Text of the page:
Sitka is facing another hydro project that’s likely to cost more than expected. The Green Lake Dam hydro equipment is nearing its 40th birthday and in need of major repairs. However, not only has borrowing the money to make those repairs become more expensive, the repairs themselves will only grow more costly the longer the city delays taking action.

Sitka’s Electric Department has a plan to rehabilitate the Green Lake Dam in three phases. Phase 1 was estimated to cost around $3 million dollars, but in mid 2021 at the peak of the COVID pandemic, interest rates for borrowing dropped, and the assembly saw an opportunity to borrow $4 million from the United States Department of Agriculture, assuming the same debt service they’d budgeted for $3 million. 

Municipal Administrator John Leach said the intent was to use the extra million dollars to cover some of phase two. The USDA greenlit the city’s application in July of 2021, but the process to get the loan took a long time – there were some legal and logistical questions to resolve – and the loan agreement wasn’t finalized until December of last year.

“Here we are a few years later. Rates have gone back up I think they’re at about 3.5% right now. So our cost of debt has changed from when we first applied for this…And we’re in a bit of a difficult predicament here,” Leach said. “We still need the money for the project…the first phase is essentially sunk. We’ve already spent our own funds out of working capital to make that happen. But we still need to move forward with the rest.”  

Phase one of the Green Lake Dam project covered repairs to the water supply portion of the dam. Now, they need to replace two generators that haven’t been overhauled since they were installed nearly four decades ago. And while they’re working fine for their age, Utility Director Scott Elder said the city would be risking a lot to further delay maintenance. 

“But it’s kind of like any other vehicle or piece of machinery,” Elder said. “If you make a choice to delay maintenance, then you’re running a higher risk. If you repair something while it’s still in relatively good condition, you can expect more life out of it. Delaying maintenance on it [is] probably not our best idea. Our insurance companies are definitely watching.”  

Kent Barkau said, no matter what the assembly decided, he hoped Sitka’s long-term energy needs carried weight in their decision.

“I’m looking at this with an eye to the report from ETIPP,” he said. “And the good work of our Electric Department highlighting the fact that our community is on the cusp of exceeding our capacity of our current hydro facilities…What is our plan, our energy plan long term for building out more capacity? And I think now’s the time to start that planning.”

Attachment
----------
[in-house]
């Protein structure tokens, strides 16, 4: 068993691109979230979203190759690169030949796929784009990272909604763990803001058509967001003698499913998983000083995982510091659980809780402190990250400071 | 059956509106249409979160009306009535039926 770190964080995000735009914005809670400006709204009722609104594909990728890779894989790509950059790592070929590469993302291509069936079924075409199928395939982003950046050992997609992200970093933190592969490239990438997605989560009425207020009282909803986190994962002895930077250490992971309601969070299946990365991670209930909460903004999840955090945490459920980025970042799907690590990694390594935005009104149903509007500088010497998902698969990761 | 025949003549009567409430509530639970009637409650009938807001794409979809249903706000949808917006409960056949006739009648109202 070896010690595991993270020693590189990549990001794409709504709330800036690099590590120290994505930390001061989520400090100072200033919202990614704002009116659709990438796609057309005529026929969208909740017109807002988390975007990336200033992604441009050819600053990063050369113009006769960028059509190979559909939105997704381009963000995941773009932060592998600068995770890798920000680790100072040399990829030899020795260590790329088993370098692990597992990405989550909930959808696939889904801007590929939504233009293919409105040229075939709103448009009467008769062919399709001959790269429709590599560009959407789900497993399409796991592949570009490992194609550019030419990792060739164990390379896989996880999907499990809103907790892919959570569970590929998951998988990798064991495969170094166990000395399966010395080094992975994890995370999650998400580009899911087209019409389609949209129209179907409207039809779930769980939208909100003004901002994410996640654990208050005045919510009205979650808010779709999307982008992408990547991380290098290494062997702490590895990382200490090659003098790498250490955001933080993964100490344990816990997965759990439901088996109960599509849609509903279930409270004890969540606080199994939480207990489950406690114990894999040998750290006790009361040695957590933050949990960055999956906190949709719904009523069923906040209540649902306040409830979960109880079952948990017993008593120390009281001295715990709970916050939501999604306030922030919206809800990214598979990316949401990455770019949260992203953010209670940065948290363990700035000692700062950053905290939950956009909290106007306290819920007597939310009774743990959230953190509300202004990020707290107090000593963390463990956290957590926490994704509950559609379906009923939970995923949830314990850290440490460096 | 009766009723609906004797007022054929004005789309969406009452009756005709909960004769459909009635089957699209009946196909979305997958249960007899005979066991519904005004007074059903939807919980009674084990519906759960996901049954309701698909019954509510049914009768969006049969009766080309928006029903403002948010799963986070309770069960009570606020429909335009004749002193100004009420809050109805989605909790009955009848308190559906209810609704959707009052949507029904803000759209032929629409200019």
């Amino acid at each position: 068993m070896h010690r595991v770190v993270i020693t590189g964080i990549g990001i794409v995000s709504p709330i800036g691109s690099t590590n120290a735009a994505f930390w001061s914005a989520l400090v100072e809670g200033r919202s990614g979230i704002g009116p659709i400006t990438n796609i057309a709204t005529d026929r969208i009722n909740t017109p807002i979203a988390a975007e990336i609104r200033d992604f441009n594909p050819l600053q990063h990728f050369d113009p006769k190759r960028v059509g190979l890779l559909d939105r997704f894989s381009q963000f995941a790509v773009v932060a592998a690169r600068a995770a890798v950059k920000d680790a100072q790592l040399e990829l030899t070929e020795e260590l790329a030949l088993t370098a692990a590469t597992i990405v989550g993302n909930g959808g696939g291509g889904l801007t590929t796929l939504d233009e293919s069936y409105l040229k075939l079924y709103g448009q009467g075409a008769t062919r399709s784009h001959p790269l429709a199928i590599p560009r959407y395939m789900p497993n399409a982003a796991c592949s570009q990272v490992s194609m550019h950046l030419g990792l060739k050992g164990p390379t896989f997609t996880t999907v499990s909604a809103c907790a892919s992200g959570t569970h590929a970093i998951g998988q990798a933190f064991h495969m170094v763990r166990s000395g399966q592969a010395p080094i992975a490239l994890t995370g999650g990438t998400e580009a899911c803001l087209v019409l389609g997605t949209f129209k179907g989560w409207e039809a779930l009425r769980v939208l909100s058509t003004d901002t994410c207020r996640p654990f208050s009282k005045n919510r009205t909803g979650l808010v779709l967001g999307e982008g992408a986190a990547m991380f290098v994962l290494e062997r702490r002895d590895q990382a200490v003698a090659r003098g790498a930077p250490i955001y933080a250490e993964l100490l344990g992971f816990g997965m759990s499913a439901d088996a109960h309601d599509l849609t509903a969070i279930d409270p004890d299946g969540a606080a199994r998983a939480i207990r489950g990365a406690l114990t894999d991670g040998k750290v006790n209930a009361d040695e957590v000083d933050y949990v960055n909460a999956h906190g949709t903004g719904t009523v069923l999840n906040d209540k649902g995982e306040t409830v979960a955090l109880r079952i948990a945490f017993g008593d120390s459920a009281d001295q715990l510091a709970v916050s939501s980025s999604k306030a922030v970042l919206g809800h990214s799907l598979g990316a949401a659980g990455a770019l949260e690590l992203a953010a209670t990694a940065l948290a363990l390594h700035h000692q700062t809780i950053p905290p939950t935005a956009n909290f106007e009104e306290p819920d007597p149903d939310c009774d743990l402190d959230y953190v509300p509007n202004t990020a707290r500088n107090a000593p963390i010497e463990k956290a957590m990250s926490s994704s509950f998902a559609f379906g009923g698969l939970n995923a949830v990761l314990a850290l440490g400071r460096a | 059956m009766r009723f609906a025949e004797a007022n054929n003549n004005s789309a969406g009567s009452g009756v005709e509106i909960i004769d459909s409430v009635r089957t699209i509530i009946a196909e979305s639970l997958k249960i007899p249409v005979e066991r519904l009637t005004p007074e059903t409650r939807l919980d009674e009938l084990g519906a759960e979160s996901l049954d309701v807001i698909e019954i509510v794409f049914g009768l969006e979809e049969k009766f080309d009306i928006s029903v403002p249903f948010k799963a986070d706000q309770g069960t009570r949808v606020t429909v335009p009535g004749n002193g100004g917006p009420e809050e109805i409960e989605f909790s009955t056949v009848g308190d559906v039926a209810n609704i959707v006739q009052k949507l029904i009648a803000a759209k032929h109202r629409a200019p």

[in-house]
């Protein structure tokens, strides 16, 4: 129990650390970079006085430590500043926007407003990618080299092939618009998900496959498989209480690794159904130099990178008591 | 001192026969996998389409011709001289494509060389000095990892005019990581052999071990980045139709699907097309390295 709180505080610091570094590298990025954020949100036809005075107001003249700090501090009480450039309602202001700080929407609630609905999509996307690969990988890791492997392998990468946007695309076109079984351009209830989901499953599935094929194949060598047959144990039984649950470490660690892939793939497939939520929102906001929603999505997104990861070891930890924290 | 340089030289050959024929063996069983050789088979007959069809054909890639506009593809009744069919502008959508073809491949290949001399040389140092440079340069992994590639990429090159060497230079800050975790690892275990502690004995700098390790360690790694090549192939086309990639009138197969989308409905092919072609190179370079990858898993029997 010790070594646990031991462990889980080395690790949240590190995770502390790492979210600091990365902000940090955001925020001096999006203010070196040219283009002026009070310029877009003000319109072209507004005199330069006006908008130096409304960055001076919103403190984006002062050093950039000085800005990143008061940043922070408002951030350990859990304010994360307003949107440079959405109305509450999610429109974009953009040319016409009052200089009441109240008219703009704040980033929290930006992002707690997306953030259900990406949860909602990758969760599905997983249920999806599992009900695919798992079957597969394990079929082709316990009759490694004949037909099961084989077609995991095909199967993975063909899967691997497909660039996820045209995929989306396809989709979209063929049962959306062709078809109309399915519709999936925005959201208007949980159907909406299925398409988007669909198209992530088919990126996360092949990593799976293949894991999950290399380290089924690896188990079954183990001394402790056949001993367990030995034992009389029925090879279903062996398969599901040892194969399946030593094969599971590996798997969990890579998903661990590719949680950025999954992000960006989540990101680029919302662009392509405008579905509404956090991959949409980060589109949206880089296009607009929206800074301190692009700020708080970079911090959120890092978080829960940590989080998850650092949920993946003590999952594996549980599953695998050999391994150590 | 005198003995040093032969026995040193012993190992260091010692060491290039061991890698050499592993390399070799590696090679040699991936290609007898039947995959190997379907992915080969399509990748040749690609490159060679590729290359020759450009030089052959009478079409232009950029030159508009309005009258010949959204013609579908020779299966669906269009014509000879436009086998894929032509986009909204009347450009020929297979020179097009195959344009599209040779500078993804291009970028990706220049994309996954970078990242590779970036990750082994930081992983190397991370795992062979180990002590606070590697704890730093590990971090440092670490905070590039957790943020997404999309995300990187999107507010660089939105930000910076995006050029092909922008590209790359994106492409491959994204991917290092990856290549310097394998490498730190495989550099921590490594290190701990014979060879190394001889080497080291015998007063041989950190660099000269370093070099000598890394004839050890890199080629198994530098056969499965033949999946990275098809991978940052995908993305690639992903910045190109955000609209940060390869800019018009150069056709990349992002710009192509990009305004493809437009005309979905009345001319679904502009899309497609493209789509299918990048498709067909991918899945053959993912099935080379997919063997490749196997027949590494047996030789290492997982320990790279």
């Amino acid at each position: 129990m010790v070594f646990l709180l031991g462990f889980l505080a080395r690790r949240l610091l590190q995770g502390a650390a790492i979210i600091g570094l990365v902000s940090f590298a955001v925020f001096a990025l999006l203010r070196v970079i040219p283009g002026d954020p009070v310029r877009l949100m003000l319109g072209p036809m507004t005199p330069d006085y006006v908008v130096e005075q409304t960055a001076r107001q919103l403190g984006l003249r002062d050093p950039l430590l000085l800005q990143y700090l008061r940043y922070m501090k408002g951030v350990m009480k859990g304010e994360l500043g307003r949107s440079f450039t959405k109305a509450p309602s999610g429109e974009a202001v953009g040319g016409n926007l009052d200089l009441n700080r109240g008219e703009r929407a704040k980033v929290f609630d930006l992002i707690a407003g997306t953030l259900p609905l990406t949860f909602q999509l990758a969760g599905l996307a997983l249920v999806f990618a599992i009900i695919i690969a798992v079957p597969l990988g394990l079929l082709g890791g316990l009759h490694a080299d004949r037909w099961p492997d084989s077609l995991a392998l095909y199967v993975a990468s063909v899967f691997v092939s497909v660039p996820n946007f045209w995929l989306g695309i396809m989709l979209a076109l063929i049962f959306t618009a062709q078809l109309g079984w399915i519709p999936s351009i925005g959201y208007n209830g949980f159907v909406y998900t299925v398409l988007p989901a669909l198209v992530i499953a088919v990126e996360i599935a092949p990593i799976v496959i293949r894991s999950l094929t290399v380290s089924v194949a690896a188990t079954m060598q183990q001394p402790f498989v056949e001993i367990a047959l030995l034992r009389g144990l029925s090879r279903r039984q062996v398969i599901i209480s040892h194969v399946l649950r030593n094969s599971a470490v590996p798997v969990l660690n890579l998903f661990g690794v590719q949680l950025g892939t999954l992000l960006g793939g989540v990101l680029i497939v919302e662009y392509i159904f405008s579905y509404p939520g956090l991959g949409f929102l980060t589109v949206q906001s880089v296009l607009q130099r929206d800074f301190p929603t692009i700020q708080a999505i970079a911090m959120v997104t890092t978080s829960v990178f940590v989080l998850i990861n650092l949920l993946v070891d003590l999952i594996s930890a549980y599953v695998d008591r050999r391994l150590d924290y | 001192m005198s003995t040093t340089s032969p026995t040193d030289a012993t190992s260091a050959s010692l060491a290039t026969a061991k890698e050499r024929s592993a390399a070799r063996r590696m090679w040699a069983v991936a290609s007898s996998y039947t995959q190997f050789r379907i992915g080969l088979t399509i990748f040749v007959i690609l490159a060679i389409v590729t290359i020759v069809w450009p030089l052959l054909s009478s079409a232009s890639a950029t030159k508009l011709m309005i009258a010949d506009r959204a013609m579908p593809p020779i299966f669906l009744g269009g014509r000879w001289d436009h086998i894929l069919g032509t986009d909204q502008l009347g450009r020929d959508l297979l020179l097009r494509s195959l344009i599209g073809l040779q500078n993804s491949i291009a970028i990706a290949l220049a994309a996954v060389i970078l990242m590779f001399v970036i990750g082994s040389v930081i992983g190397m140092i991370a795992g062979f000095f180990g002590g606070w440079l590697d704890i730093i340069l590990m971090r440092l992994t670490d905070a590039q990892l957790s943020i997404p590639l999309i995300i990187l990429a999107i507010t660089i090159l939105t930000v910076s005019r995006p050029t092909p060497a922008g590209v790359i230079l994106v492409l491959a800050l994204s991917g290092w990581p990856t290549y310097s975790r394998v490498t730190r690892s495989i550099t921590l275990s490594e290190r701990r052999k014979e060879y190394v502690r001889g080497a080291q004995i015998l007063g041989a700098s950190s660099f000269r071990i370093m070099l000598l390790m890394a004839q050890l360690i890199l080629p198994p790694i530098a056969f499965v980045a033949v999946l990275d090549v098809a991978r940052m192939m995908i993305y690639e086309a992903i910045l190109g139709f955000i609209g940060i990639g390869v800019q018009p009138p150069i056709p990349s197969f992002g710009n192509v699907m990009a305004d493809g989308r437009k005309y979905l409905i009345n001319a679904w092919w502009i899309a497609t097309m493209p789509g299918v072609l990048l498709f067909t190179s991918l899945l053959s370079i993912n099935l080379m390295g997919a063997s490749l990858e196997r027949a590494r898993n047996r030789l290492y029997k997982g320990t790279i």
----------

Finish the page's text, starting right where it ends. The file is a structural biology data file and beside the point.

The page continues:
Leach said they’d put a pin in the loan discussion while they were waiting for word from another funding opportunity, a $10 million dollar appropriation in the omnibus bill approved by Senator Lisa Murkowski. But the funds didn’t end up in the bill. So the assembly had to again consider the pros and cons of borrowing from the USDA.

The higher interest rate would mean nearly double the interest payments over a 30 year period. But the federal interest rate is still lower than borrowing from the Alaska Municipal Bond bank.

Assembly member Chris Ystad asked what the consequences of not accepting the loan would be. 

“As I understand, we’ve already spent the money for phase one, and potentially somewhat into phase two. How much does this hurt the capital fund for this? Can we operate with what is in there?” Ystad asked. “Do we truly need this money to keep moving forward with matching and phase two and three of this project?”

Finance Director Melissa Haley said the capital needs were huge, and even if the assembly passed on this loan, eventually they’d have to borrow money. 

“It might not be tomorrow, it might not be for this specific project,” she said. “But not borrowing will certainly make it more difficult to move forward as quickly as we’d like to at the next phase of Green Lake. 

Haley added that the rate of inflation for capital projects is much higher than the regular rate of inflation and any delay to funding for the project could end up making repairs much more expensive. 

“In my mind, choosing nothing, not to move forward, is not an option,” said Assembly Member Kevin Mosher, who said he’d likely support the loan agreement resolution. “We put off all these things for too long and we don’t want to push our luck, so it has to be done.”

Mayor Steven Eisenbeisz understood the need to balance the increased loan costs against the rising costs of inflation, if the city were to delay any further. However, he  hoped the city would hold off on spending as much of the extra money as it could. 

“Going through this process does give us the $4 Million, I think John [Leach] understands to only pull out as needed to try and reduce some of the costs of this loan,” Eisenbeisz said. “And I would just hope, for at least my sake, kind of a gentleman’s agreement that as this money has started to expand, that we’re just updated on it,” he added. “I really do think that we can keep including this in grant applications as we go forward.”

Ultimately the assembly voted unanimously in favor of the resolution. Work on the Green Lake Dam continues, with plans to overhaul the two aging generators next on the docket.

The assembly’s vote on the loan resolution was one of many 7-0 decisions the assembly made on Tuesday night. The group also unanimously approved $97,000 in funding for the Parks and Recreation office and unanimously approved a 25,000 grant for the Alaska Trollers Associations Legal Defense Fund.  You can read more about Tuesday’s Sitka Assembly meeting on our website at KCAW dot org.